dc.date.accessioned2016-05-20T09:03:21Z-
dc.date.available2016-05-20T09:03:21Z-
dc.date.issued2015en
dc.identifier.citationGau et al. BMC Geriatrics (2015) 15:44 DOI 10.1186/s12877-015-0041-0en
dc.identifier.doi10.1186/s12877-015-0041-0en
dc.identifier.urihttp://hdl.handle.net/10150/610289-
dc.description.abstractBACKGROUND: Constipation is highly prevalent in older adults and may be associated with greater frequency of acute exacerbation of chronic obstructive pulmonary disease (AECOPD). We investigated the prevalence of lower defecation frequency (DF) and risk factors (including AECOPD) associated with lower DF among hospitalized elderly patients. METHODS: We conducted a retrospective case-control study in a community hospital of Southeast Ohio. Adults aged 65 years or older admitted during 2004 and 2006 were reviewed (N = 1288). Patients were excluded (N = 212) if their length of stay was less than 3 days, discharge diagnosis of Clostridium difficile-associated diarrhea, death or ventilator- dependent respiratory failure during hospitalization. Lower DF was defined as either an average DF of 0.33 or less per day or no defecation in the first three days of hospitalization; cases (N = 406) and controls (N = 670) were included for the final analysis. RESULTS: Approximately 38% had lower DF in this patient population. Fecal soiling/smearing of at least two episodes was documented in 7% of the patients. With the adjustment of confounders, AECOPD (adjusted odds ratio [AOR] =1.47, 95% confidence interval [CI] =1.01-2.13) and muscle relaxant use (AOR =2.94; 95% CI =1.29-6.69) were significantly associated with lower DF. Supplementation of potassium and antibiotic use prior to hospitalization was associated with lower risk of lower DF. CONCLUSIONS: Approximately 38% of hospitalized older adults had lower DF. AECOPD and use of muscle relaxant were significantly associated with lower DF; while supplementation of potassium and antibiotic use were protective for lower DF risk after adjusting for other variables.en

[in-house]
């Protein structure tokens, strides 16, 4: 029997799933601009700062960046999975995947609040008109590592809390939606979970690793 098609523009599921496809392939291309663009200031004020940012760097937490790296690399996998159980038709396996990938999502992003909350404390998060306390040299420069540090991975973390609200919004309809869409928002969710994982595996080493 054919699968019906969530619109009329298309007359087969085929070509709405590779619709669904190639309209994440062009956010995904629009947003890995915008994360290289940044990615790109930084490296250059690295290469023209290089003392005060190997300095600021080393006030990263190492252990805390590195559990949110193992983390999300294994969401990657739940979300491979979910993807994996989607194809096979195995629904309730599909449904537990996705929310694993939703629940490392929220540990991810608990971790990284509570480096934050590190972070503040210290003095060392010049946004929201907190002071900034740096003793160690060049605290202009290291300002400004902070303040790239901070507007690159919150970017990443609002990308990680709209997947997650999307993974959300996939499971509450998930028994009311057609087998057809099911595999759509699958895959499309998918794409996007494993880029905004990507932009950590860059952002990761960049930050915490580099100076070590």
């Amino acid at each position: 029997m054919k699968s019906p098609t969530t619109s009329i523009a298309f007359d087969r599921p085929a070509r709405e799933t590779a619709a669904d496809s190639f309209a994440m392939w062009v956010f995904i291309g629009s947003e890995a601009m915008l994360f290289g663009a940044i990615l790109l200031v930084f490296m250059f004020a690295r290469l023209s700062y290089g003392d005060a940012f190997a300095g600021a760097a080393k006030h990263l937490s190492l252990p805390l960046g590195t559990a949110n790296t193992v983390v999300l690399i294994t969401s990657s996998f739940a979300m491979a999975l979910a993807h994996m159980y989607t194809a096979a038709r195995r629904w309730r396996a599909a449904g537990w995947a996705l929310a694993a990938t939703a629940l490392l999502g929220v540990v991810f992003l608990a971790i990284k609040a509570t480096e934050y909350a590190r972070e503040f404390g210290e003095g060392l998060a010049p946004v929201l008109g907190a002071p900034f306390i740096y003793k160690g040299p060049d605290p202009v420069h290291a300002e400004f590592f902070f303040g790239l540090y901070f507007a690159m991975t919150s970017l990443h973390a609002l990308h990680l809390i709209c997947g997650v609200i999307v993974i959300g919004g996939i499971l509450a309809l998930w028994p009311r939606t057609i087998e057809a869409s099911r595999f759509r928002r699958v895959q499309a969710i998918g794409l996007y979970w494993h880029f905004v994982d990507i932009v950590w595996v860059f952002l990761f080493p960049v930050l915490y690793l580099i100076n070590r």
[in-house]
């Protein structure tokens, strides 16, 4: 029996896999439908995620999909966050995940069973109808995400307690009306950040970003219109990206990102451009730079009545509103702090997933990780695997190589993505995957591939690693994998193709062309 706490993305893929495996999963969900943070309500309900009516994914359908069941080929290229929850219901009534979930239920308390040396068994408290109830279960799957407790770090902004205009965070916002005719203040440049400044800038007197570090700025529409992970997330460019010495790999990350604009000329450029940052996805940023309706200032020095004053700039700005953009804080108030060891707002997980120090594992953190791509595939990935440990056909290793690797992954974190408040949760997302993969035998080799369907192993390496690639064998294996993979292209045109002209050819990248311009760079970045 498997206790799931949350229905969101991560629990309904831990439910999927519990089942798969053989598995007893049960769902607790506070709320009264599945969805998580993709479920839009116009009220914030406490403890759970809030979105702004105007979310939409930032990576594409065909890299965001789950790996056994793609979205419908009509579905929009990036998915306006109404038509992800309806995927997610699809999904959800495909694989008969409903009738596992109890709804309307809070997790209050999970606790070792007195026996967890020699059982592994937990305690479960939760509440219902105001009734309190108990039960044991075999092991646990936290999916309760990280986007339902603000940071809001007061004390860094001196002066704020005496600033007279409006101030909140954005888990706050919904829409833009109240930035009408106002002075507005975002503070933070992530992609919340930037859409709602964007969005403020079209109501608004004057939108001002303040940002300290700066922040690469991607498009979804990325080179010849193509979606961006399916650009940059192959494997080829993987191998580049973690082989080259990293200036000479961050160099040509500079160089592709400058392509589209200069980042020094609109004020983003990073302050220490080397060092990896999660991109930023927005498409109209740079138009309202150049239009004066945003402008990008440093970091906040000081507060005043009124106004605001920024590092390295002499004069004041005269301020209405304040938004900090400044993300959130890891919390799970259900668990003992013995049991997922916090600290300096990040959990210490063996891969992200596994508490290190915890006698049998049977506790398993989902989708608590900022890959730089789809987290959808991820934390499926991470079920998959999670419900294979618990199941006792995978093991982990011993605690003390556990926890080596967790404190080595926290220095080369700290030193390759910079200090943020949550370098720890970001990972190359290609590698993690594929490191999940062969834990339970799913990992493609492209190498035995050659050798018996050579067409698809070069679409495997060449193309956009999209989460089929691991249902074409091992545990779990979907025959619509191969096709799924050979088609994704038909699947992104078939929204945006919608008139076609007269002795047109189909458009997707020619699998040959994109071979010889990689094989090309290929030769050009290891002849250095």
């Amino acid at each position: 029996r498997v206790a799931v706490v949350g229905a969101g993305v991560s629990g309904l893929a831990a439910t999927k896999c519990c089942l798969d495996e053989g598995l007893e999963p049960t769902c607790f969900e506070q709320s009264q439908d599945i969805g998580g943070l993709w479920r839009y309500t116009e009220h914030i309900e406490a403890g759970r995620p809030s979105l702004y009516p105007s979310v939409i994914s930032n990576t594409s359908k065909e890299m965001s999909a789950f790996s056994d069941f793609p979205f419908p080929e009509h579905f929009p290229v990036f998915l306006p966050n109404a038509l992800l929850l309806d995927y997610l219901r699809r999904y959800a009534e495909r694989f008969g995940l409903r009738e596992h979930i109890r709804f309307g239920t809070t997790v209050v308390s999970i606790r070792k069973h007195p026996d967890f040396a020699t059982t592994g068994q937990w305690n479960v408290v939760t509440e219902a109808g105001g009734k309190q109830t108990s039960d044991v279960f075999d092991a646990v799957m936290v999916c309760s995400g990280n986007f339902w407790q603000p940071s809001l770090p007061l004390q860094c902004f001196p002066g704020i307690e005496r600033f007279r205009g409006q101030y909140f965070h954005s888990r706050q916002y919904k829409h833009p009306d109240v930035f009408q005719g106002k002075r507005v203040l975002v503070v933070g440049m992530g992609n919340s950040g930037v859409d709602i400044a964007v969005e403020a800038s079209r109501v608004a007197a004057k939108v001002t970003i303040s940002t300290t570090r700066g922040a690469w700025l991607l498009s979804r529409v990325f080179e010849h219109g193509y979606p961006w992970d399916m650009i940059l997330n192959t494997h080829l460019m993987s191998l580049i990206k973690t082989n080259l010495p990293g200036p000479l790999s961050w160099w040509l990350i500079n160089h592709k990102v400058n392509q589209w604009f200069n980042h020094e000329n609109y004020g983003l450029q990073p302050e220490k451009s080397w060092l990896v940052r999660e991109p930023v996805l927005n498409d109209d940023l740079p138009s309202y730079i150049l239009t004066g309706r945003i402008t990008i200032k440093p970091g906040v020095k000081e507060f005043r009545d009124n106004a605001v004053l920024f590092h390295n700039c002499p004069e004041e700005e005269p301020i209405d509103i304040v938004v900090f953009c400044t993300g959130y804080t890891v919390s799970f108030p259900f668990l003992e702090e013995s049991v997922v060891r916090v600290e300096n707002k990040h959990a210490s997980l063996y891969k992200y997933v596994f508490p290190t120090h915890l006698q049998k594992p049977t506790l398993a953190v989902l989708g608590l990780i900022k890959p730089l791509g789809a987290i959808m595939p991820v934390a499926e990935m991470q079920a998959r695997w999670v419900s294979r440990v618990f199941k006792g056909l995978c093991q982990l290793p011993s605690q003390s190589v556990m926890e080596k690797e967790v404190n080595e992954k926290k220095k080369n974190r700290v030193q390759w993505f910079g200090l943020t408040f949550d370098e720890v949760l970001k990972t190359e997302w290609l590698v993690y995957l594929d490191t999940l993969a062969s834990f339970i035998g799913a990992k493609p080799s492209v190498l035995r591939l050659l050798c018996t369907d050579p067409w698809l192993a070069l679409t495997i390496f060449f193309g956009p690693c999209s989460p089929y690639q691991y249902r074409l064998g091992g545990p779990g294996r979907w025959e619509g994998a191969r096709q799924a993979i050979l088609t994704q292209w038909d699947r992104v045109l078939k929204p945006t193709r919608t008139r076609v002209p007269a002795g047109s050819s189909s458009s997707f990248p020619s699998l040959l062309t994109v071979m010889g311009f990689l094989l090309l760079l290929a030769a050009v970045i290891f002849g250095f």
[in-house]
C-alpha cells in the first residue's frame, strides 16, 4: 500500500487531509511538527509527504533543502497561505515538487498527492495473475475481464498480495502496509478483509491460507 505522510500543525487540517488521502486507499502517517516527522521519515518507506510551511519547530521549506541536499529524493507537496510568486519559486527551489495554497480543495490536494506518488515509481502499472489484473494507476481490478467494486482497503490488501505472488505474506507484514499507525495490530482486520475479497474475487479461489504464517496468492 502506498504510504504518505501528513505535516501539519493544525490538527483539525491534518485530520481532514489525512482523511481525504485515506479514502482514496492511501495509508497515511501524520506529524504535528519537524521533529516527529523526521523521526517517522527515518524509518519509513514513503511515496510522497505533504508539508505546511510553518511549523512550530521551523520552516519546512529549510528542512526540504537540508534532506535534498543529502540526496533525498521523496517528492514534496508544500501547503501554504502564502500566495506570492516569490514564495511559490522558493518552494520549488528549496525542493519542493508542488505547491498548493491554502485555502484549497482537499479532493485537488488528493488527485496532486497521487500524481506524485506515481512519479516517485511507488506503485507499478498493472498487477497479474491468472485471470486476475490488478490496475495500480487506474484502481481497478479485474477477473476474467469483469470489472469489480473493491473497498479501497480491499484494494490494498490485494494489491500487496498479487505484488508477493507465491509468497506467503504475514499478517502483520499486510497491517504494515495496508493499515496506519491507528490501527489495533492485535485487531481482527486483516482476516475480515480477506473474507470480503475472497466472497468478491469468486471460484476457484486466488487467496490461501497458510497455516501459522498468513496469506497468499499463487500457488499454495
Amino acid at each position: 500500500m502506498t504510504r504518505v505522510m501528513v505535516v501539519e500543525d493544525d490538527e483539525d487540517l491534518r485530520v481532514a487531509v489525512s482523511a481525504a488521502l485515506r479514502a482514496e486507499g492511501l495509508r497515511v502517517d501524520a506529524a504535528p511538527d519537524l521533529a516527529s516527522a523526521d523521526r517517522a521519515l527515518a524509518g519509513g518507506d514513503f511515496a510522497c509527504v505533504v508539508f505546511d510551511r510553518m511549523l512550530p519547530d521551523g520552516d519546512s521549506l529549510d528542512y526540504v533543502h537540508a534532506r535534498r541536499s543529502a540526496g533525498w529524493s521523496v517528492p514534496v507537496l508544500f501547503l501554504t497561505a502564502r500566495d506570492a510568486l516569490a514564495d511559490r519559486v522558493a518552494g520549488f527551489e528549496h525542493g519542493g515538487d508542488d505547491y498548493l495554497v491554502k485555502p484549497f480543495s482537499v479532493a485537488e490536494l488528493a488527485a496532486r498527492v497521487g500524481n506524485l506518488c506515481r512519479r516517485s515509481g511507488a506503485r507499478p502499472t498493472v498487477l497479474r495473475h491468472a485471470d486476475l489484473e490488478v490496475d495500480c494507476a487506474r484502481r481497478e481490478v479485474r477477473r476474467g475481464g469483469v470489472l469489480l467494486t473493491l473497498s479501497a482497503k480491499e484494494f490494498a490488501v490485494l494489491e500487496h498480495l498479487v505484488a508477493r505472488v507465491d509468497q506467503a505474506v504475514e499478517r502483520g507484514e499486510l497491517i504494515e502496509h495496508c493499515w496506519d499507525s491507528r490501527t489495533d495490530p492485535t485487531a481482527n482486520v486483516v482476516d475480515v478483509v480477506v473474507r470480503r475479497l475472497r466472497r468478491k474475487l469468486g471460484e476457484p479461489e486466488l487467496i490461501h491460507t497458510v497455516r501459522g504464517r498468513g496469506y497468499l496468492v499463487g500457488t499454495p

dc.language.isoenen
dc.publisherBioMed Central Ltden
dc.relation.urlhttp://www.biomedcentral.com/1471-2318/15/44en
dc.rights© 2015 Gau et al.; licensee BioMed Central. This is an Open Access article distributed under the terms of the Creative Commons Attribution License (http://creativecommons.org/licenses/by/4.0)en
dc.subjectDefecationen
dc.subjectBowel movementen
dc.subjectHospitalized elderlyen
dc.subjectAcute exacerbation of COPDen
dc.titleRisk factors associated with lower defecation frequency in hospitalized older adults: a case control studyen
dc.typeArticleen
dc.identifier.eissn1471-2318en
dc.contributor.departmentDepartment of Geriatric Medicine/Gerontology, Ohio University Hertiage College of Osteopathic Medicineen
dc.contributor.departmentDivision of Hematology-Oncology, Department of Internal Medicine, University of Arizona Cancer Centeren
dc.contributor.departmentDivision of Pulmonary, Critical Care, Sleep Medicine & Allergy, University of Nebraska Medical Centeren
dc.contributor.departmentDivision of Epidemiology and Biostatistics, Department of Preventive Medicine and Biometrics, Uniformed Services University of the Health Sciencesen
dc.identifier.journalBMC Geriatricsen
dc.description.collectioninformationThis item is part of the UA Faculty Publications collection. For more information this item or other items in the UA Campus Repository, contact the University of Arizona Libraries at repository@u.library.arizona.edu.en
dc.eprint.versionFinal published versionen